15      We therefore agree with the State that Laxton is instructive in the instant case.[6]  The pattern jury instruction that the circuit court used here defines the phrase “acts of sexual violence” as only those “acts which would constitute sexually violent offenses.”  See Wis JI—Criminal 2502.[7]  No supplemental instruction was required because both of the State’s expert witnesses clarified and confirmed during their testimony that exhibitionism and scatologia are not sexually violent offenses within the meaning of Wis. Stat. ch. 980, and no other witness contradicted that testimony.  The pattern instruction thus fully covered the law that applied to the facts presented at trial.  Therefore, the circuit court properly exercised its discretion when it declined to give the instruction that Ratzel proposed.

            By the Court.—Order affirmed.

            This opinion will not be published.  See Wis. Stat. Rule 809.23(1)(b)5. (2011-12).


[1]  See North Carolina v. Alford, 400 U.S. 25, 38 (1970) (defendant may accept a criminal conviction while protesting his innocence).

[2]  All subsequent references to the Wisconsin Statutes are to the 2009-10 version unless otherwise noted.

[3]  Testimony earlier in the trial defined the term “scatologia” for the jury as “obscene phone calls.”

[4]  Wisconsin Stat. § 980.01(6) provides, in relevant part:

(6)  “Sexually violent offense” means any of the following:

(a)  Any crime specified in s. 940.225(1), (2), or (3), 948.02(1) or (2), 948.025, 948.06, 948.07, or 948.085.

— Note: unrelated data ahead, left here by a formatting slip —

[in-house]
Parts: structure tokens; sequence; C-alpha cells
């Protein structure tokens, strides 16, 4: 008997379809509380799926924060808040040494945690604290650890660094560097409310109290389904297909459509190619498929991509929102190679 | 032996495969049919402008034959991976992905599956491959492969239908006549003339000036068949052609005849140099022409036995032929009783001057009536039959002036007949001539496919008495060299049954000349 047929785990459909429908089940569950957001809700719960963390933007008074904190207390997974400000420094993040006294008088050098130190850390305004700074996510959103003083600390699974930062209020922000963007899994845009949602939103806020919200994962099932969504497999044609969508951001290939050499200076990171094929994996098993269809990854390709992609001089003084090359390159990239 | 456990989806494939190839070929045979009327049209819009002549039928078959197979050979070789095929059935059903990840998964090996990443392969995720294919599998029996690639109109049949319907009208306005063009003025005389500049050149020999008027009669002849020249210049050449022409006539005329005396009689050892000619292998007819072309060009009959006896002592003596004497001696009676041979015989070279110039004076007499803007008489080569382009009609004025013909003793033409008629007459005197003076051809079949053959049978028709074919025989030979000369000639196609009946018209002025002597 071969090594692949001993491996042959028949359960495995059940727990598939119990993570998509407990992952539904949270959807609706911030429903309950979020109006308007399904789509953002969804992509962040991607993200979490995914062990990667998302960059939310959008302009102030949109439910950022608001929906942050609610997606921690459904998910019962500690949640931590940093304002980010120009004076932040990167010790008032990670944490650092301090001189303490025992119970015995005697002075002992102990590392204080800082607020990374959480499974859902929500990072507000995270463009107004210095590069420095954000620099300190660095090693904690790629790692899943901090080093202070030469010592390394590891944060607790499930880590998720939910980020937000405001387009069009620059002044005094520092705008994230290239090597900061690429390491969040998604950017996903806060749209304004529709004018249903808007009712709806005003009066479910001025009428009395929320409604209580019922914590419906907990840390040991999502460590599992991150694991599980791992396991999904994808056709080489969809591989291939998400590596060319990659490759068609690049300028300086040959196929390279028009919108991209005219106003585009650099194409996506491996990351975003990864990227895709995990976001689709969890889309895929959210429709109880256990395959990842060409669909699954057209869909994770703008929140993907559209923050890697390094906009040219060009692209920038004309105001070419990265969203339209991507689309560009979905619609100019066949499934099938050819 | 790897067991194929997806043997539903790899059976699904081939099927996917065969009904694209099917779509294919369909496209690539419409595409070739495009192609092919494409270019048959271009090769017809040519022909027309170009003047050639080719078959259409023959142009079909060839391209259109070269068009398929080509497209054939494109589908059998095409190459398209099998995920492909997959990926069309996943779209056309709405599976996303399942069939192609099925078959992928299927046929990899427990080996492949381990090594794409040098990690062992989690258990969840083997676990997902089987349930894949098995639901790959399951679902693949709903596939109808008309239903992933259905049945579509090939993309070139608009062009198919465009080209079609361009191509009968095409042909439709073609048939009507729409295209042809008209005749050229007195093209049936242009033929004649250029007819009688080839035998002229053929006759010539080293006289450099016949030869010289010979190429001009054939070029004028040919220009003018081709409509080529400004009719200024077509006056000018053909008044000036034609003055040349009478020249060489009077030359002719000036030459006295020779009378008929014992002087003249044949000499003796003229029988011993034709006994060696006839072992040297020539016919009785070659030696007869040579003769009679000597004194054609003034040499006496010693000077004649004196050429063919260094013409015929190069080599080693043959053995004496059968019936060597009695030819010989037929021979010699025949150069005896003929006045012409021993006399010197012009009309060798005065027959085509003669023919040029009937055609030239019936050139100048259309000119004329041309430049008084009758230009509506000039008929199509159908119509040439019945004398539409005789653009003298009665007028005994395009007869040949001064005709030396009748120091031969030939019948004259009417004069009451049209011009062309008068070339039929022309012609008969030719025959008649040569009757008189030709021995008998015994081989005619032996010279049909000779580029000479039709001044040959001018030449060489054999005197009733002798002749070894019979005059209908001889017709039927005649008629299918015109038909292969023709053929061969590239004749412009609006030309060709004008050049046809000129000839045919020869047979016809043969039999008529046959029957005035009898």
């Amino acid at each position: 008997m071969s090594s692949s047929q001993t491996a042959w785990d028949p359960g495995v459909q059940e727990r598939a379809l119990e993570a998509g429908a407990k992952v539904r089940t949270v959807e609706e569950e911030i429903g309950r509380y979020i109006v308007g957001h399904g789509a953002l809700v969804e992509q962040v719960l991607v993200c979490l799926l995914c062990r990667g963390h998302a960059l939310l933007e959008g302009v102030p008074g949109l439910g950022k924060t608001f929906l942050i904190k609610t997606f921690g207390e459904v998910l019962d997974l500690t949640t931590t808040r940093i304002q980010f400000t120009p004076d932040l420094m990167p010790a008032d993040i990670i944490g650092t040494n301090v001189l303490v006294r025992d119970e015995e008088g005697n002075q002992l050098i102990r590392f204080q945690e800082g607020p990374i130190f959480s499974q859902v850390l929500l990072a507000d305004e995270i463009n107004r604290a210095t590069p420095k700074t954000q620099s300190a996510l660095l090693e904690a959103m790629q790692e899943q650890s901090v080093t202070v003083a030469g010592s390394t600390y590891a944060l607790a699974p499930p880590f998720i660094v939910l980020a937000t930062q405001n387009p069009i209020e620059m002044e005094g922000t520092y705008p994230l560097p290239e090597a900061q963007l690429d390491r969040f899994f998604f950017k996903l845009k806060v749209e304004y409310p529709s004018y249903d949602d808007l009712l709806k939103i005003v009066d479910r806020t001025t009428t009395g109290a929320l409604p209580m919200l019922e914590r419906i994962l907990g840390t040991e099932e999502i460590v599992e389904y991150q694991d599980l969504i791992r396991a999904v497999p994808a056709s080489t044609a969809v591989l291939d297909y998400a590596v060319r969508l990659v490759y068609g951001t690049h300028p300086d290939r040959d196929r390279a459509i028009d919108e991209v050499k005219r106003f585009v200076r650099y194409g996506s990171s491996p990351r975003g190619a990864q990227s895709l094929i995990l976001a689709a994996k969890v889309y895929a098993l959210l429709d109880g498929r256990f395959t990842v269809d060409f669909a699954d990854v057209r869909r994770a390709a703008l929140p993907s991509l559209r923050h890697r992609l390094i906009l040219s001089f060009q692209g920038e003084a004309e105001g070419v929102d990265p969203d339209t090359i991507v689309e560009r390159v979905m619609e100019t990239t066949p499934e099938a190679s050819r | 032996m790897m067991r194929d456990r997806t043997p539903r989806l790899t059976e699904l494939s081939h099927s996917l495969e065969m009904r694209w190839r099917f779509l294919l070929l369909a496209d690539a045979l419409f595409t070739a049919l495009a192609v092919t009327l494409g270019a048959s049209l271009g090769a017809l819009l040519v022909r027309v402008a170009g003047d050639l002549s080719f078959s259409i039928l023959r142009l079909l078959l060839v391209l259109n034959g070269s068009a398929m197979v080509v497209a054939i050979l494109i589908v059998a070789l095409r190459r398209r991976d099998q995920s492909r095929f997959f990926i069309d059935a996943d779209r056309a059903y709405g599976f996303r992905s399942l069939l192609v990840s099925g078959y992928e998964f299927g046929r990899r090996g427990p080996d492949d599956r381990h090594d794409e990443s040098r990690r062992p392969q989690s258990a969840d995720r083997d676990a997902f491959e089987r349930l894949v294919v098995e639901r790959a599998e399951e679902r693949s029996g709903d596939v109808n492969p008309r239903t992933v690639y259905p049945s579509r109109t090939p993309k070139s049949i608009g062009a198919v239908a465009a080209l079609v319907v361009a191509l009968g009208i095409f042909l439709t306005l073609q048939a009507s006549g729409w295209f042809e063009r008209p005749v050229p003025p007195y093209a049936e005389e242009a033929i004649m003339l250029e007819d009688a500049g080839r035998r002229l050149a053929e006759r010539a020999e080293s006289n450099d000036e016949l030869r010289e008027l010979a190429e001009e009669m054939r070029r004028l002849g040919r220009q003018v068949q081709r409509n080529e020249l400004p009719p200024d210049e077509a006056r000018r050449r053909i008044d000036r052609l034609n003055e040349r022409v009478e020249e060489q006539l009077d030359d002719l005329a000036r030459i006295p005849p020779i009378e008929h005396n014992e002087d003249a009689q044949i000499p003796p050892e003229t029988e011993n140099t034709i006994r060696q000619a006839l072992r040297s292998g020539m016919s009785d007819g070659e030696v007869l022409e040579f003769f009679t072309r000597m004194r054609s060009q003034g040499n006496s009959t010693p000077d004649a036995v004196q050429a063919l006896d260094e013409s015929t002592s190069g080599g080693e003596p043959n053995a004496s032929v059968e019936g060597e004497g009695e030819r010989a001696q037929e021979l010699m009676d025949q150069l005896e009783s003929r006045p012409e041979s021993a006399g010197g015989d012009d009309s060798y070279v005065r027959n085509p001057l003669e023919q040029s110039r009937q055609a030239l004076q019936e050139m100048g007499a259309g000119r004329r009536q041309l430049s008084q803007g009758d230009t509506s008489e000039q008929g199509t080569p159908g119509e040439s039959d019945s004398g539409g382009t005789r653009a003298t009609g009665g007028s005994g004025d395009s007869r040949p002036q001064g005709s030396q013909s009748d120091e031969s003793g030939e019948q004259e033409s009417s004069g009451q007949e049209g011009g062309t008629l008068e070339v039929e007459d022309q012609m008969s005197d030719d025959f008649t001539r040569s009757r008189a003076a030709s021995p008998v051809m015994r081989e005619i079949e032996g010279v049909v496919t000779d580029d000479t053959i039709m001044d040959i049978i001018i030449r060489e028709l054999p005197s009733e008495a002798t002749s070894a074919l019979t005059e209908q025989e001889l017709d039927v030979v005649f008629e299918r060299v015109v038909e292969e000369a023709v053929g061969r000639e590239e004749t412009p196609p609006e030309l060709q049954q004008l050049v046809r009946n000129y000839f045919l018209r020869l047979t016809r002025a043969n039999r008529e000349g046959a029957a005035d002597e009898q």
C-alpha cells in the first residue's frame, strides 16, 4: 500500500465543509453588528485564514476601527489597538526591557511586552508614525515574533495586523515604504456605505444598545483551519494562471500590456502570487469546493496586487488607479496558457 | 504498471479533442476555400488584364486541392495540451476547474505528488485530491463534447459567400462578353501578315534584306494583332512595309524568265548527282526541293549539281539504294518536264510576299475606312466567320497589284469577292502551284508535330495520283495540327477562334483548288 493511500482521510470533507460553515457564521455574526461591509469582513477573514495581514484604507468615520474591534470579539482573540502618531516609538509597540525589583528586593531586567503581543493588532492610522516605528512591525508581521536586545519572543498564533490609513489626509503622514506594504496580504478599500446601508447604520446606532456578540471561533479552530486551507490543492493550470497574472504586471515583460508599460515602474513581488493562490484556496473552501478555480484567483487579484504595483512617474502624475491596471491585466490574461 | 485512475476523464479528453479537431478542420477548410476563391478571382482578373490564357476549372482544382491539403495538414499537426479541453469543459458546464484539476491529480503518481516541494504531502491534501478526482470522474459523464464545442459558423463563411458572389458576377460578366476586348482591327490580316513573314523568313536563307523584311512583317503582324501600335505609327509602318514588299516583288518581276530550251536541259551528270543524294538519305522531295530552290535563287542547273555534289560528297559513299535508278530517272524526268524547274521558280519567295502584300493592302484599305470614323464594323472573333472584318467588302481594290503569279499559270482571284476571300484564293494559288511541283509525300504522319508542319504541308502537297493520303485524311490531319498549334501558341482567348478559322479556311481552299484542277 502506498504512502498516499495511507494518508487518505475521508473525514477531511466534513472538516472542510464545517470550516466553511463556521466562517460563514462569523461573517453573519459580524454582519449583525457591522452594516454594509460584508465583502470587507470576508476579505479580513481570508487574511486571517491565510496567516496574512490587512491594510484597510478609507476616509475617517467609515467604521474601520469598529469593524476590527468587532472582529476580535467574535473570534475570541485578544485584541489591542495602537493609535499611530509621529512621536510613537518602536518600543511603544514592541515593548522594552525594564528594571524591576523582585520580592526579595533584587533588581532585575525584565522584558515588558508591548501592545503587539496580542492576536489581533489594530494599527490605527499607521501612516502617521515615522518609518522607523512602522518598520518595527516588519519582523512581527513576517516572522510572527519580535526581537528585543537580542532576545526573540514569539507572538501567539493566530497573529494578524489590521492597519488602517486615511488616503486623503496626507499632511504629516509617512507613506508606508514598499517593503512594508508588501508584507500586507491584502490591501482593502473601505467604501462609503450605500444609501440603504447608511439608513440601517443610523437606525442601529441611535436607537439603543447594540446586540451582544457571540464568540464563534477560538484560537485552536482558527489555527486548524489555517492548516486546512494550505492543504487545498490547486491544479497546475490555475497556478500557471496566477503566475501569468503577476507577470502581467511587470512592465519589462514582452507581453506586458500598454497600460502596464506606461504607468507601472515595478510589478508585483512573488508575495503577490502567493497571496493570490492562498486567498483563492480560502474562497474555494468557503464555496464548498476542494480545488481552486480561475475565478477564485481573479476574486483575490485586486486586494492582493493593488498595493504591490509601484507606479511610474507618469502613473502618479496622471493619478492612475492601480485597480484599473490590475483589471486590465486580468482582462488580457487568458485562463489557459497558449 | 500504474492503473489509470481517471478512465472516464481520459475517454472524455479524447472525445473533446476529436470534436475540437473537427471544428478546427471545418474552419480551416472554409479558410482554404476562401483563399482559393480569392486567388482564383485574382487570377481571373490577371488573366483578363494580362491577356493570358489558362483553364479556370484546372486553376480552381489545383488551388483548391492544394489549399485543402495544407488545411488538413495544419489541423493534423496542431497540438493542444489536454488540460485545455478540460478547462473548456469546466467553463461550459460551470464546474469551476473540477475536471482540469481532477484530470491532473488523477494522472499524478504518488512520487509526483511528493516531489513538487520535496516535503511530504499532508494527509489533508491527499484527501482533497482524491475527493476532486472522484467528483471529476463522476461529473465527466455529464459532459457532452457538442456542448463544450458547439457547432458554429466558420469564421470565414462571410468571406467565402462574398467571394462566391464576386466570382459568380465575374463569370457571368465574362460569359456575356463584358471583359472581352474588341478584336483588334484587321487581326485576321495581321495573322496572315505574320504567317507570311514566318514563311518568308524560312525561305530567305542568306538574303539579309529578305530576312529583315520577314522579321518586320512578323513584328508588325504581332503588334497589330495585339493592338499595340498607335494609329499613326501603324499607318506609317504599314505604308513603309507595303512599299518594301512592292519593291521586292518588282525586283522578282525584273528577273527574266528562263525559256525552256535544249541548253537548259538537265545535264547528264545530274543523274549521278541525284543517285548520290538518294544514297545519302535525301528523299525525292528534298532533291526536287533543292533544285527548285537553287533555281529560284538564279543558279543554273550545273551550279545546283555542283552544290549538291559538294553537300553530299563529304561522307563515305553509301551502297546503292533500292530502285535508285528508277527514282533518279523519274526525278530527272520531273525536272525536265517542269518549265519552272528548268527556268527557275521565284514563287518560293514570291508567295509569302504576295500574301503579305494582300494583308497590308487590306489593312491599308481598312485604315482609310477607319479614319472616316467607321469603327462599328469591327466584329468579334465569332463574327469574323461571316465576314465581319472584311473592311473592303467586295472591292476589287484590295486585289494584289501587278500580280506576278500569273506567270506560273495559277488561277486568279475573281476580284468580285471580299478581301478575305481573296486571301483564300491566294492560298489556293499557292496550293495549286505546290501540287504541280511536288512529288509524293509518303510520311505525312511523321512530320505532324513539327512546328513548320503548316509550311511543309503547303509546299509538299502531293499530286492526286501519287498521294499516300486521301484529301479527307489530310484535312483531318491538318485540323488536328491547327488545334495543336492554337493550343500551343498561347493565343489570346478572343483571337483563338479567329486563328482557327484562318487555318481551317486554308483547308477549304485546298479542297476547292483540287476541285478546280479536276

(am)  An offense that, prior to June 2, 1994, was a crime under the law of this state and that is comparable to any crime specified in par. (a).


(c)  Any solicitation, conspiracy, or attempt to commit a crime under par. (a) [or] (am).

Section 980.01(6) also includes a category of crimes that may be deemed sexually violent if the State proves that the crimes were committed with a sexual motivation.  See § 980.01(6)(b).  The State asserts in its respondent’s brief that this category of crimes is not relevant to Ratzel’s case.  Ratzel did not file a reply brief in this matter, so we take the State’s point as conceded.  See Charolais Breeding Ranches, Ltd. v. FPC Sec. Corp., 90 Wis. 2d 97, 109, 279 N.W.2d 493 (Ct. App. 1979) (party cannot complain if propositions are taken as conceded that he or she does not undertake to refute).

[5]  Ratzel proposed that the circuit court give the following supplemental instruction:

Dr. William Merrick’s personal opinion that the telephone calls were sexually violent offenses is inconsistent with the law governing this case.

There is no legal distinction between “sexually violent offenses” and “acts of sexual violence.”

You may only find Mr. Ratzel to be a Sexually Violent Person if you find that he is more likely than not to engage in a sexually violent offense.

Making an obscene or harassing telephone call is not a sexually violent offense, no matter how threatening.

Making an obscene or harassing phone call is not a sexually violent offense.

Exposing one’s genitals to an unsuspecting person is not a sexually violent offense.

[6]  Ratzel’s appellate brief includes no discussion of State v. Laxton, 2002 WI 82, 254 Wis. 2d 185, 647 N.W.2d 784.  Ratzel did not file a reply brief, and thus he offered nothing to rebut the State’s contention that Laxton is applicable here.  As previously noted, we deem unrefuted arguments conceded.  See Charolais Breeding Ranches, Ltd., 90 Wis. 2d at 109.

[7]  The criminal jury instruction committee modified Wis JI—Criminal 2502 after Ratzel’s trial ended in 2010.  The language relevant here, however, remained the same.  Compare Wis JI—Criminal 2502 (Rel. No. 45—5/2007) with Wis JI—Criminal 2502 (Rel. No. 49—5/2011) (modifying the definition of mental disorder) and with Wis JI—Criminal 2502 (Rel. No. 50—4/2012) (making a stylistic change to the description of the language describing the State’s burden of proof).